# Tag Info

## New answers tagged normed-spaces

0

No. If the norm were induced by an inner product it would satisfy the parallelogram law $$||f+g||^2+||f-g||^2=2(||f||^2+||g||^2).$$Simple examples show this is not so (for example, the characteristic functions of two disjoint sets).

0

Hint: if a norm is derived from an inner product in that way, then the inner product is uniquely determined by the norm and there is an explicit algebraic expression for (f,g) in terms of ||f||, ||g||, ||f+g|| and ||f-g||.

1

Hint: take a look at the parallelogram law.

3

By definition $\|A\|=\sup_{\|x\|\leq 1} \|Ax\|$, and by Hahn-Banach theorem we can show $\forall y\in Y, \|y\|=\sup_{\|f\|\leq 1,f\in Y^*} \|f(y)\|$. Combining them, we have $\|A\|=\sup_{\|x\|\leq 1} \sup_{\|f\|\leq 1,f\in Y^*} \|f(Ax)\|$, which is what you want.

0

Hint: You don't need to find the best possible $K$; any positive $K$ that works will do. Try using the Triangle Inequality.

1

By the definition of norm, for every $\epsilon>0$ there is a unit vector $u$ such that $f(u)>1-\epsilon$. Given $x$ with $f(x)\ne 0$, let $$y = x-\frac{f(x)}{f(u)} u$$ By construction, $f(y) = 0$, meaning $y\in \ker y$. Hence, $$\operatorname{dist}(x,\ker f )\le \|x-y\| = \frac{|f(x)|}{|f(u)|}<\frac{|f(x)|}{1-\epsilon}$$ Since $\epsilon$ was ...

0

Let $X$ be a Banach space and let $\{x_d\colon d\in D\}$ be a dense subset of the unit ball of $X$. Consider the space $\ell_1(D)$ of all absolutely summable sequences on $D$. We define a linear map $T\colon \ell_1(D) \to X$ by $$T\Big((\lambda_d)_{d\in D}\Big) = \sum_{d\in D}\lambda_d x_d\qquad ((\lambda_d)_{d\in D} \in \ell_1(D)).$$ This is a well-defined ...

0

Hint: If $X,Y$ are normed linear spaces and $T:X\to Y$ is a bounded linear map, then $T$ is not just uniformly continuous, it is Lipschitz, with Lipschitz constant equal to $\|T\|,$ the operator norm of $T.$ So we only need to show $f: l^2 \to l^1$ is a bounded linear operator. Wait! We don't even know yet that $\{a_n\}\in l^2 \implies f(\{a_n\})\in l^1.$ ...

1

Let $\delta=\inf\{\|x-x_0\| :x \in K\}$, this implies that there exists a sequence $(x_n)$ in $K$ such that $||x_0-x_n||\to \delta$. Since $K$ is a closed and bounded subset of $\Bbb R^n$, it is compact so there is a convergent subsequence $(x_{n_k})$ of $(x_n)$ such that $x_{n_k}\to x^*\in K$. We then have $$||x^*-x_0||=\lim_{k\to \infty}||x_{n_k}-x_0||= ... 0 a) Let w be an arbitrary point of A+B. Then w has the form a+b with a in A and b in B. A+B is open if each of its points has a neighbourhood contained entirely in A+B. We know that there should be neighbourhoods N_a and N_b of a and b contained entirely in A and in B, respectively, because these two sets are open. Can these ... 2 Define the norm \lvert \cdot \rvert_1 \, \colon X \rightarrow [0, \infty) by \begin{equation*} \lvert x \rvert_1 =\sum_{l=1}^{n} \lvert \lambda_l \rvert, \end{equation*} where x \in X is given by x = \sum_{l=1}^{n} \lambda_l v_l. Let us now choose a vector x_i from the sequence \{x_i \} . Then, by definition of \lvert \cdot \rvert_1, ... 2 Not in general. Here is a counterexample. Let X = C([-1,1]). For t \in [-1,1], let \delta_t denote the point mass / evaluation functional \delta_t(x) = x(t). Let D = \{ \delta_q : q \in [-1,1] \cap \mathbb{Q}\}. Then D is countable and we have \|x\| = \sup_{f \in D} |f(x)| for every x \in X. Let$$y(t) = \begin{cases} 4t, & -1 \le t ...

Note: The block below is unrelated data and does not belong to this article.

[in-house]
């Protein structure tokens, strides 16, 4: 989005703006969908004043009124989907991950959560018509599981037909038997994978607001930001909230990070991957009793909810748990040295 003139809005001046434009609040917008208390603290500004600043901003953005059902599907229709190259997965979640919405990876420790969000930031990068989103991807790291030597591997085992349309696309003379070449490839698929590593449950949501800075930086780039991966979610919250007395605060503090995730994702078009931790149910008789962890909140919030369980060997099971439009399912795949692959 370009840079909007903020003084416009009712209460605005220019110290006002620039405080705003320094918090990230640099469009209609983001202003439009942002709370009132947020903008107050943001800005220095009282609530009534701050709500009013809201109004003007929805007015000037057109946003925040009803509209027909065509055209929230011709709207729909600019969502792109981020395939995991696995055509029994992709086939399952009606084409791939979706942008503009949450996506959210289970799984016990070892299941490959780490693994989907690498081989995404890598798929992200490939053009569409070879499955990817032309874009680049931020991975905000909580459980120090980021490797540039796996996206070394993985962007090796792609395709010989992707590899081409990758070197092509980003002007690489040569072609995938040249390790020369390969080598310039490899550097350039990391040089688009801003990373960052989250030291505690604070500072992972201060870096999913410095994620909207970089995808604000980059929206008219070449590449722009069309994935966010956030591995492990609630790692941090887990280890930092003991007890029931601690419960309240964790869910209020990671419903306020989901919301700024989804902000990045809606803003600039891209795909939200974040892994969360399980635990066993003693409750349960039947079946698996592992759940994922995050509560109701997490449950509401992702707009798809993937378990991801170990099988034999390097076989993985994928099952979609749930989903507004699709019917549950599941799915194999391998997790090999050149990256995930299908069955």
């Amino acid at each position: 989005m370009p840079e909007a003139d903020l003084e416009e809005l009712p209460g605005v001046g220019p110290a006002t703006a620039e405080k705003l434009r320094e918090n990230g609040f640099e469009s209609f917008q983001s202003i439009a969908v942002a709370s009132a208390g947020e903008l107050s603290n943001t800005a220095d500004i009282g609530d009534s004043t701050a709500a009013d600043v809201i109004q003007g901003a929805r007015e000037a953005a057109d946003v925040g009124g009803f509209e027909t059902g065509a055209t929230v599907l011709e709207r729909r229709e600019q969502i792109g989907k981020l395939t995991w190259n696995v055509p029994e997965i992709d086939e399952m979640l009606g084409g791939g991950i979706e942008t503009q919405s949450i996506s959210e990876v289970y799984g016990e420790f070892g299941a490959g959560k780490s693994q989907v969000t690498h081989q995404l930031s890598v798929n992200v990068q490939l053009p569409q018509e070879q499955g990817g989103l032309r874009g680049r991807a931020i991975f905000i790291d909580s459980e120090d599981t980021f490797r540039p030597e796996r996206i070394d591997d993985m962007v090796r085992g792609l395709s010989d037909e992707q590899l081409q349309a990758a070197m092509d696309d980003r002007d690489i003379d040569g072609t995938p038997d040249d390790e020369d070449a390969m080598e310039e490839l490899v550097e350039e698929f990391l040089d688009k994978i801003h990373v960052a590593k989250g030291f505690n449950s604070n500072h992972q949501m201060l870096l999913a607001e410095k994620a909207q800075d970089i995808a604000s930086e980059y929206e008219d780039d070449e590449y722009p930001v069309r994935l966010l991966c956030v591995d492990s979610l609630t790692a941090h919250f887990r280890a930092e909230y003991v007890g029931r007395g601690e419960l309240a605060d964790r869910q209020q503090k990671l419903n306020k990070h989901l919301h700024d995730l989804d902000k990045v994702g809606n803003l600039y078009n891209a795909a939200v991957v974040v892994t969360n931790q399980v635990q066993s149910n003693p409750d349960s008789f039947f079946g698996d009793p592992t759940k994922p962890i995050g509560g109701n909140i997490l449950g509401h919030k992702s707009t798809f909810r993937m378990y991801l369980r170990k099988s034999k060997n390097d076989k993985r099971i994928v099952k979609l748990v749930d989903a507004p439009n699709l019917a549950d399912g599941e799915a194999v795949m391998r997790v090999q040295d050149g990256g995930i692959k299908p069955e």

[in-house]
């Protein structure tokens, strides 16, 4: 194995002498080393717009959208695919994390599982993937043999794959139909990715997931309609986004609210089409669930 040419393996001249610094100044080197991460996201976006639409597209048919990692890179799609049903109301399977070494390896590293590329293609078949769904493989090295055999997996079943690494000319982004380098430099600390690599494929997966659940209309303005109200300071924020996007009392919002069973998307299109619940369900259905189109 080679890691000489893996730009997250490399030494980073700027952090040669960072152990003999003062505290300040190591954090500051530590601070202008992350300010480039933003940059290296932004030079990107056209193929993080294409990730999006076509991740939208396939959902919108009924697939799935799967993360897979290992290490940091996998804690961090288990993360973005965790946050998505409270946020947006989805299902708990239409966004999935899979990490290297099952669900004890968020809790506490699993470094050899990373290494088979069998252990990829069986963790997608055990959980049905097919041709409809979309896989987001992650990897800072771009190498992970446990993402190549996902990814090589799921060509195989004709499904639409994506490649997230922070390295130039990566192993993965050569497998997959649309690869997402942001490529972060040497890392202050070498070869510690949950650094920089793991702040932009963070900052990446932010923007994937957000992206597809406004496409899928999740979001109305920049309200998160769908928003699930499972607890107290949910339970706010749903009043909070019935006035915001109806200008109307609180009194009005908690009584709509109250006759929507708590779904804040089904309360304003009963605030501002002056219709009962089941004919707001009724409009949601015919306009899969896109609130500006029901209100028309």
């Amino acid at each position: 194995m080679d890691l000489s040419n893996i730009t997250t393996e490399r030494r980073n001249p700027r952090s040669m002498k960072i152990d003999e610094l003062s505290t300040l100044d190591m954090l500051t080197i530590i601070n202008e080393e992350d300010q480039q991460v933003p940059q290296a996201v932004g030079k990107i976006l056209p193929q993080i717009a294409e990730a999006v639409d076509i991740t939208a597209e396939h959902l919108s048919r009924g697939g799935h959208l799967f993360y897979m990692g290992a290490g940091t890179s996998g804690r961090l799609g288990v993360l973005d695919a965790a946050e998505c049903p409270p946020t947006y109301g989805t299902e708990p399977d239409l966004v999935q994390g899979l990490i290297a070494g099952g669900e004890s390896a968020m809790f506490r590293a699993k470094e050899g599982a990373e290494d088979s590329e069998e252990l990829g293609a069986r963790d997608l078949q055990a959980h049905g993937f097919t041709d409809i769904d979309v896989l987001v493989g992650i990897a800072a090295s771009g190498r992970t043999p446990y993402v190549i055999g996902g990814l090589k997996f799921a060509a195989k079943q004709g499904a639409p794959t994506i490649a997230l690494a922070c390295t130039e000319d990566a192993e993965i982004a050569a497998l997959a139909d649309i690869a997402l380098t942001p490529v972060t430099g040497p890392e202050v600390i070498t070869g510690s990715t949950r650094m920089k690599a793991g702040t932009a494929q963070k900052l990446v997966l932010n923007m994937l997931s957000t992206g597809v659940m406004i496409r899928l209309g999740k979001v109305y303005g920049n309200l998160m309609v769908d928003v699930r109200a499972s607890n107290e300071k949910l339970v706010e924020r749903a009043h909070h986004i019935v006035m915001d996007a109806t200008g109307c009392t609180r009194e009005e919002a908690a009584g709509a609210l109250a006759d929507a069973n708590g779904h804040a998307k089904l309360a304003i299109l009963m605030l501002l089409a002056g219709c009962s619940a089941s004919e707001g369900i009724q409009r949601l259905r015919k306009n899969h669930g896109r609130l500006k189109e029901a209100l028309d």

1

Is there a typo on your right hand side? I assure you mean $f(||y||-||x||)$. If so, every $f(\cdot)$ that is monotonically decreasing should do the trick. What is left to check are the limits on $x$ and $y$

6

$$||x||+||y||-||x+y|| \\ = ||x||-\frac{||x+y||}{2}+||y||-\frac{||x+y||}{2} \\ \le ||x -\frac{x+y}{2}|| + ||y -\frac{x+y}{2}|| \\ \le \frac{||x-y||}{2} + \frac{||y-x||}{2} \\ \le ||y-x||$$

0

Yes, you are right about Baire. Sketch: Let $E_n = \{f\in C^\alpha : \|f\|_\alpha \le n\}.$ Show each $E_n$ is closed in $C.$ We'll be done if we show the interior of each $E_n$ is empty. So let $f\in E_n.$ It suffices to show $f$ is the limit in $C$ of functions not in $C^\alpha.$ Consider $f +x^{\alpha/2}/m, m=1,2,\dots.$

0

No, $S$ is intersection of two closed set thus it is close, thus if $S=\mathbb{Q}$ then $\mathbb{R}=\bar{S}=S=\mathbb{Q}$ contradiction.

2

It is not necessarily true. Consider $x_n = 1/\sqrt n \not\in \ell_2$. Then for any $y_n \in \ell_2$ $$\| x_ny_n \|_2 = \sqrt{\sum_{i=1}^\infty |x_ny_n|^2} \leq \sqrt{\sum_{i=1}^\infty |y_n|^2} = \| y_n \|_2$$ That is, $x_ny_n \in \ell_2$ for all $y_n \in \ell_2$.

1